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The Founding and History of Pompeii until 79 AD
Paradoxically perhaps, it is to Mount Vesuvius to which Pompeii and her neighboring towns owed both their livelihood and ultimate destruction. Pompeii’s history dates to the 7th century BC, when the Opics created an agricultural society in the Sarno Valley, whose soil was made fertile by the presence of volcanic ash from Vesuvius. 1 There was a strong Greek influence in the region following cultural and commercial exchange with the Greek colony of Cumae in Campania. 2 The Etruscans of Southern Italy also influenced Pompeii’s early development, building a walled city on a hill at the mouth of the Sarno River. 3 While Pompeii’s location complicated the obtainment of fresh water, it allowed for the control and monitoring of river traffic. The collapse of Etruscan society followed their defeat by a coalition of Greek colonies in 474 BC during the Battle of Cumae. 4 A mountain people known as the Samnites, who spoke Oscan, arrived shortly after the Etruscan defeat in the late 5th century BC, incorporating Pompeii into the Samnite confederation, along with the neighboring towns of Herculaneum, Sorrento, Stabiae and Nocera. 5 During the Samnite period, the Samnites rebuilt the city’s aging ramparts city defenses were likely fortified in the wake of Hannibal’s military campaign in Campania which ravaged the region at the end of the 3rd century BC. 6 As the people of Nocera fled for neighboring cities following its destruction by Hannibal’s army, Pompeii experienced much growth with the creation of small houses. 7 Following an alliance with the Romans, Pompeians experience prosperity in the 2nd century BC when the Romans opened new Eastern markets to their Italic allies. 8 Several public works projects were undertaken during this period, including renovations to the Temple of Jupiter and the Doric Temple. From 90 to 89 BC, the Social War broke out the in the region, leading to the siege and subsequent defeat of the Pompeians by the Roman army under Lucius Cornelius Sulla. 9 Pompeii became a Roman colony during the Republican period, heavily relying on Rome politically, administratively, socially and economically. Sulla stripped Oscan aristocrats of their power and divided up their estates in their place, villas were built for a Roman elite. 10 During the Augustan era (27 BC to 14 AD) Augustus, the great nephew of Julius Caesar, led the transition of Rome from a republic to an Empire. 11 To do this, he earned the support of his subjects in Pompeii by reincorporating ousted noble families into the power structure, as well as through the use of propaganda architecture. 12 Pompeii successfully integrated into the Roman Empire, but was shaken by a series of violent disputes with Nocera in 59 BC, which were followed by a devastating earthquake in 62 AD. 13 The emperor Nero and his wife Poppaea Sabina, a Pompeii native, supported efforts for reconstruction, which were sadly never completed. 14 After a series of earthquakes following 62 AD, Pompeii was ultimately destroyed by the 79 AD eruption of Mount Vesuvius.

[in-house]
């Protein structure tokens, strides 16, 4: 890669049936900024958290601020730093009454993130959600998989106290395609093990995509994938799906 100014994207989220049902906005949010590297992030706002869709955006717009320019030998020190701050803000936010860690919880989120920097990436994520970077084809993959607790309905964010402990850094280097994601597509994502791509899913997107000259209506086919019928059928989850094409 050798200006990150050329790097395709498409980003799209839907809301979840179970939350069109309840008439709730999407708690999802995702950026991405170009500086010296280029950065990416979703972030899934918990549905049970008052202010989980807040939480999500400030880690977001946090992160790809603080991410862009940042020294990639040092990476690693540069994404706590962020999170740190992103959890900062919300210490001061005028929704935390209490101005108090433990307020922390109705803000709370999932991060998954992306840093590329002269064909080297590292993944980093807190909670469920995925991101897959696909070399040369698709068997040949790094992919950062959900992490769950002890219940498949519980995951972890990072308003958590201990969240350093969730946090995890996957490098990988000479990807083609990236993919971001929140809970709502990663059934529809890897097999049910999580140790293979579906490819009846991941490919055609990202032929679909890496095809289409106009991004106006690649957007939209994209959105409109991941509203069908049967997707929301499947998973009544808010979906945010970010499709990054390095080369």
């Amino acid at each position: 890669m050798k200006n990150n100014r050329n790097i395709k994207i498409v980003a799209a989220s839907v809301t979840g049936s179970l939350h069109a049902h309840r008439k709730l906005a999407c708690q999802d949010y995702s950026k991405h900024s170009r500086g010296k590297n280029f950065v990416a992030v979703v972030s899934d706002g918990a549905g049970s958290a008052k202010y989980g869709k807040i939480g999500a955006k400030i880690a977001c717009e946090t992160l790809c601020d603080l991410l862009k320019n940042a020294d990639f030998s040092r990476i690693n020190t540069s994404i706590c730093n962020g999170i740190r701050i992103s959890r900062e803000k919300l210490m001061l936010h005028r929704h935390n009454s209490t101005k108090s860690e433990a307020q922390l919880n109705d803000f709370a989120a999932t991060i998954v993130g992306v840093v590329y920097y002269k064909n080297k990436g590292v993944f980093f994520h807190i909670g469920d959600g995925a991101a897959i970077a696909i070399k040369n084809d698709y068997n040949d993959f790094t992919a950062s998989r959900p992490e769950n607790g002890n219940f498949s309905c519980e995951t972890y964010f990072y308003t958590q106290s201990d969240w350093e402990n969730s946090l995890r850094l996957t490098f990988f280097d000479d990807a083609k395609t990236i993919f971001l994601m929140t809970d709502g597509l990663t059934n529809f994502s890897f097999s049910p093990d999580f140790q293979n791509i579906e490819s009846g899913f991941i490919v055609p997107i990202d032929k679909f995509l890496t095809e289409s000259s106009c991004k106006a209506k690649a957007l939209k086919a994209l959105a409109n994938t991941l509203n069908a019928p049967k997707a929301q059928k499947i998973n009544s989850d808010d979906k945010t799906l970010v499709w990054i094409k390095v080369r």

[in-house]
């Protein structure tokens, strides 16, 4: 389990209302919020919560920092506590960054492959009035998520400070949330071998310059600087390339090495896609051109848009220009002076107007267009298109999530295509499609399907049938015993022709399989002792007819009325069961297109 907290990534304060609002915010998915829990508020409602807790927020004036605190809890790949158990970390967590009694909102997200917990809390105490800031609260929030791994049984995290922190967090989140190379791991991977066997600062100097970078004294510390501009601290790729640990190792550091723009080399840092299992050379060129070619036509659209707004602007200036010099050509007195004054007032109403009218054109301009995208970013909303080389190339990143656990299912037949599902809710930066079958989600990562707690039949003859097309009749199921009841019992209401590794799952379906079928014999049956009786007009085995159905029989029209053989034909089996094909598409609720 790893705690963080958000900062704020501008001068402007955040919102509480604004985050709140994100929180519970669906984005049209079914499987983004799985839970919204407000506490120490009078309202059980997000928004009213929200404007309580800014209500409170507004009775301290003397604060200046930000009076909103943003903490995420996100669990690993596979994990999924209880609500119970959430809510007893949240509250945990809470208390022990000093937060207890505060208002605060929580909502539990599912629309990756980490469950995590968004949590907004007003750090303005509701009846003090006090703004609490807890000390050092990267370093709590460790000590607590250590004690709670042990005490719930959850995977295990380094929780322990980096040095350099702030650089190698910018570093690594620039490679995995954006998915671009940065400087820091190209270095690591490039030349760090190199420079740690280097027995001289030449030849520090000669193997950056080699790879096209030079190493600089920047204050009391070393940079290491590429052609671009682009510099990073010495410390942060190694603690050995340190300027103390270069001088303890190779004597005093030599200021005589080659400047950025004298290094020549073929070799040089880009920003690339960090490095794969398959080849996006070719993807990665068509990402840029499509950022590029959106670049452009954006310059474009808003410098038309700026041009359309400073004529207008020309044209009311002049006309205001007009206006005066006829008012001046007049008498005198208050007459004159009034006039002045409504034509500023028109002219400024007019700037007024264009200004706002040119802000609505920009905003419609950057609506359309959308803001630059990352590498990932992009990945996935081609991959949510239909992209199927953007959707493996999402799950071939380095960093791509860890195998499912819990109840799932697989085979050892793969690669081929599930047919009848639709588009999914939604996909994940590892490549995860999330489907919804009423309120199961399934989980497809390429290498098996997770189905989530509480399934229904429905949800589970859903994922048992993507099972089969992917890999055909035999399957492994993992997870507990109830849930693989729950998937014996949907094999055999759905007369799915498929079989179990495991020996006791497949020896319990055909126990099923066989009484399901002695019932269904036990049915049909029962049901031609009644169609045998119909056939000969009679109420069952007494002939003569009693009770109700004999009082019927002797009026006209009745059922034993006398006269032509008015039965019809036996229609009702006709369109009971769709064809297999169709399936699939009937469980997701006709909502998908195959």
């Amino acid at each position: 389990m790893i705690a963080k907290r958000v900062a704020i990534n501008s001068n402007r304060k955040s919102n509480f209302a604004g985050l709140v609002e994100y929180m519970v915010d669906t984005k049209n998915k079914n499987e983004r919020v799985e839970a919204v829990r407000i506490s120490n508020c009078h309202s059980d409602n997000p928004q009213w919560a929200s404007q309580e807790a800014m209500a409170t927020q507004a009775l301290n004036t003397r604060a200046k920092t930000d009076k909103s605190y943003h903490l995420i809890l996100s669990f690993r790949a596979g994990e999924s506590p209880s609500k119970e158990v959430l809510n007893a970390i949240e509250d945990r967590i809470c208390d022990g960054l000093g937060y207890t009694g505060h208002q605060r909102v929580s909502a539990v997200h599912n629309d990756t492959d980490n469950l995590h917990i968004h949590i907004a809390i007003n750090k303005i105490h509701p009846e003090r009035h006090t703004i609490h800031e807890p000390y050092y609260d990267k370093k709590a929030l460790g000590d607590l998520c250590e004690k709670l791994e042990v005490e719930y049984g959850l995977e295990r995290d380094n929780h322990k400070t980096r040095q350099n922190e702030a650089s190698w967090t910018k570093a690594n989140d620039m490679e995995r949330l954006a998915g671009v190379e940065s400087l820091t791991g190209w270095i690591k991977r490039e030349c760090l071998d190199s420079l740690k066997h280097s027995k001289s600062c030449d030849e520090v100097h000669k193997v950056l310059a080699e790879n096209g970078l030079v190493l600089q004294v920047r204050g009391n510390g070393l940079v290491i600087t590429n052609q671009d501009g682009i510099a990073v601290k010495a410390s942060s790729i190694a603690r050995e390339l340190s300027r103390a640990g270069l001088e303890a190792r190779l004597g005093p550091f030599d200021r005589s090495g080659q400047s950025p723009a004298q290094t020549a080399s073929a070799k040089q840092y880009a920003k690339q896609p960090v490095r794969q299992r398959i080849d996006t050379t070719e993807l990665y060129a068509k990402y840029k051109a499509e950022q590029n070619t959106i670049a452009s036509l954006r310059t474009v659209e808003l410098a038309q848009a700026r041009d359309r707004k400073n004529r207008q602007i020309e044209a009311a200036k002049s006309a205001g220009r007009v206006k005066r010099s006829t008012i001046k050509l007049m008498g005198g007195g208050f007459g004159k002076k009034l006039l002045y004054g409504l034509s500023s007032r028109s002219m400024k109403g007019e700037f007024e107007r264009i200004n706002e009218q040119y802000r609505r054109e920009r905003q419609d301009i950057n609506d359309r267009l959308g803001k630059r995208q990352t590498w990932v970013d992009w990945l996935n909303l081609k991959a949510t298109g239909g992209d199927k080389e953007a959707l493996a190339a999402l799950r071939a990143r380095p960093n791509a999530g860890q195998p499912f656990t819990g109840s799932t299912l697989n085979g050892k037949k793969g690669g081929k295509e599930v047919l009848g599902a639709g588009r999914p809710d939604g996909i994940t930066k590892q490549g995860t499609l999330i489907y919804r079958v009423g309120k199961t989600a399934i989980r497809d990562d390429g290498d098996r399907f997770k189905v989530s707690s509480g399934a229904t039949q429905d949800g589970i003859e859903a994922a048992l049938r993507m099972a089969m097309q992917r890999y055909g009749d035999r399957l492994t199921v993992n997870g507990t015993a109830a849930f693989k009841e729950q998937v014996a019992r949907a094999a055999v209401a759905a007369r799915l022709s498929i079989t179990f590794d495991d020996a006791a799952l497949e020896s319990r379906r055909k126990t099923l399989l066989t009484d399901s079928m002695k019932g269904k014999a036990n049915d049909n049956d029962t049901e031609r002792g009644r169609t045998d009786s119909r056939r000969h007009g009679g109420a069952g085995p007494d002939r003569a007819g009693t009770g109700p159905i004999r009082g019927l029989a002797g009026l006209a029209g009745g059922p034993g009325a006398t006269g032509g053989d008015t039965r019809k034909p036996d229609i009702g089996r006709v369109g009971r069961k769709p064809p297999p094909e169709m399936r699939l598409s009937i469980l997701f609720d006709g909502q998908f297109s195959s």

1. Lessing, Erich, and Antonio Varone. Pompeii . Italy: Editions Pierre Terrail, Paris, 1996,1-65.
2. Museum of Fine, Boston. Pompeii AD 79: Pompeii and the Exhibition. Rochester: Case-Hoyt, 1978, 33-38.
4. Museum of Fine, Boston, Pompeii AD 79: Pompeii and the Exhibition, 33-38.
6. Berry, Joanne. The complete Pompeii . London : Thames & Hudson, 2007, 6-51.
9. Museum of Fine, Boston, Pompeii AD 79: Pompeii and the Exhibition, 33-38.
13. Amery, Colin, and Brian Curran. The Lost World of Pompeii . London: Frances Lincoln, 2011, 36-37.
Aerial View of Pompeii - History
Pompeii is located in the Bay of Naples in Southern Italy. The city lies in the foothills of Mt. Vesuvius.
Pompeii, at one time, was a wealthy town in the Bay of Naples with a population of nearly 20,000 (8,000 slaves, 12,000 free). A wall encircled the town that contained a forum, public and private baths, an amphitheater, and luxurious private residences.
On August 24, 79 A.D., Mt. Vesuvius erupted and threw white hot stones down upon the city. Ash followed quickly - blinding, choking, and burying most of the inhabitants. The ash continued to pile and before long had buried the rooftops of the town, completely covering the remains of Pompeii.
The town remained virtually forgotten until excavations began in the early 1700's. Unfortunately, the initial excavators wanted nothing more than statues and destroyed architectural sites, pillaging walls covered with paintings. It was not until the middle of the century that excavations were coordinated and began to uncover the entirety of the site.